Bill Would Except Marin County from California Affordable Housing Mandate

A bill to create an exception for Marin County for meeting it's state affordable housing requirements is sailing through the legislature and even has the support of affordable housing developers.

"With a 62-4 bipartisan vote, the Assembly approved (on May 26) AB 1537, a bill that would make parts of Marin the only jurisdiction in the state exempt [sic] from a state law designed to promote development of affordable housing," writes Richard Halstead of the Marin Independent Journal.

Marin County has become a hotbed of opposition to increasing housing density, arguably more than any other county in the nine-county Bay Area. The idea behind AB 1537 is to enable the county, the state's wealthiest in 2011, to more easily meet it state affordable housing requirements, technically known as the "Regional Housing Need Allocation" by reducing certain housing density requirements.

One way for jurisdictions to demonstrate they are meeting the state requirement for creating low- and very-low-income housing is to use what is known as the state's "default" density number. [See page 3, PDF]. For metropolitan jurisdictions, the default density is 30 units per acre. For suburban jurisdictions, the default density is 20 units per acre.

Marin, located in the "San Francisco-Oakland-Fremont, California Metropolitan Statistical Area (MSA)", would normally have a default density of 30 u/a. Levine's bill only applies to Marin County, though initially it applied to "three other California counties" per the Marin County press release of January. County supervisors and nonprofit developers explained their support for the bill in that release:

Marin was designated as metropolitan when the default densities were first developed in 2004. While supportive of affordable housing opportunities, Marin Supervisors have negotiated with regional and state officials along with nonprofit housing developers to see if the default housing density in Marin could be amended to be more consistent with Marin’s suburban character and density and the suburban designation of the other North Bay counties.

The bill's author expressed his delight in the the progress his bill: "Legislation to redesignate Marin as a suburban county has never even gotten off the floor of the Assembly before," said Assemblyman Marc Levine, D-San Rafael, the bill's sponsor.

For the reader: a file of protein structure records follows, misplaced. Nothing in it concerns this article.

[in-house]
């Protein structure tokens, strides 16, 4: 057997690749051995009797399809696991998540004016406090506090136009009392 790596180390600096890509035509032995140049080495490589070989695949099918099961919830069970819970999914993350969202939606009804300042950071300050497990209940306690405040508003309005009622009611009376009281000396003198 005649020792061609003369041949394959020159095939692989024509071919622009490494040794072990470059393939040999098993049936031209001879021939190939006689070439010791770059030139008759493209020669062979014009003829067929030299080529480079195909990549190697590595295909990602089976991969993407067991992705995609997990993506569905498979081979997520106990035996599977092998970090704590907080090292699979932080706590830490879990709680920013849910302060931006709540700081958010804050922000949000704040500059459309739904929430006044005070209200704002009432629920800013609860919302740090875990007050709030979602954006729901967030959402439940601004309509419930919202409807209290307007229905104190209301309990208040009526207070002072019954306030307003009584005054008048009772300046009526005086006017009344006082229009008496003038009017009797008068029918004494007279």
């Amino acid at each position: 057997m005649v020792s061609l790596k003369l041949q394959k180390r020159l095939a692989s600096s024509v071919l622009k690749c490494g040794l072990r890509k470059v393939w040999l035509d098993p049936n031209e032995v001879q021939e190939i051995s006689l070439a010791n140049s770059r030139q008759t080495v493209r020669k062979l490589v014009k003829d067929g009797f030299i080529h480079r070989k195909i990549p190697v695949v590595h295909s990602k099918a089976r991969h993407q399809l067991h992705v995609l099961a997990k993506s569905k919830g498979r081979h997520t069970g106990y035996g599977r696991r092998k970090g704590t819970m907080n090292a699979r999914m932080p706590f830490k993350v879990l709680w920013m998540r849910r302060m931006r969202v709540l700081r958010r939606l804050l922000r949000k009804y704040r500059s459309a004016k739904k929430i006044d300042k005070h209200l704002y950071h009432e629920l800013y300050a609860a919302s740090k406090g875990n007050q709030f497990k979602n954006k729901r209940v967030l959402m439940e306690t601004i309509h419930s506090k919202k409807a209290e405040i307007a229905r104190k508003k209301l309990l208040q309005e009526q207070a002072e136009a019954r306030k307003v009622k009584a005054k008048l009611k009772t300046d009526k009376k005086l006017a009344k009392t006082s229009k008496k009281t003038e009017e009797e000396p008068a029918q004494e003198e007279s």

Expressing his opposition to the bill, Assembly member Tom Ammiano, D-San Francisco, said, "While I have a great deal of respect for Assemblymember Levine and appreciate what he is trying to do, this bill would, in essence, lower the affordable housing requirement in an area where the existing affordable housing requirements have not been met."

"It holds Marin out as an exception," Ammiano said, "but inadequate provision of affordable housing is something we are seeing throughout the state and we should be demanding more, not less, for our low-income populations who are hit especially hard by economic downturn, drought and housing shortages. We should not be lowering the bar."

Explaining why nonprofit housing developers support the bill, one said that "the 30 unit per acre zoning requirement has become a distraction that some opponents of affordable housing have used to their advantage."

Taking a different view was "Tyrone Buckley, a legal advocate with the California Rural Legal Assistance Foundation, one of the few groups opposing the bill, said, "It got off the floor with a pretty favorable vote so we're concerned it will carry that kind of momentum into the Senate, but we're going to continue to try to stop it, because we don't think it is good public policy."

Should the bill become law, it remains to be seen if a lower density requirement would facilitate housing construction at the reduced density level, and whether it would affect the county's low income housing requirements.

Full Story: Bill to ease pressure on Marin to build more housing moves forward

Comments

Prepare for the AICP Exam

Join the thousands of students who have utilized the Planetizen AICP* Exam Preparation Class to prepare for the American Planning Association's AICP* exam.
Starting at $245
Planetizen Courses image ad

Planetizen Courses

Advance your career with subscription-based online courses tailored to the urban planning professional.
Starting at $16.95 a month
Book cover of Where Things Are from Near to Far

Where Things Are From Near to Far

This engaging children's book about planning illustrates that "every building has its place."
$19.95
Wood necklace with city map

City Necklaces

These sweet pendants are engraved on a cedar charm with a mini map of selected cities. The perfect gift for friends and family or yourself!
$28.00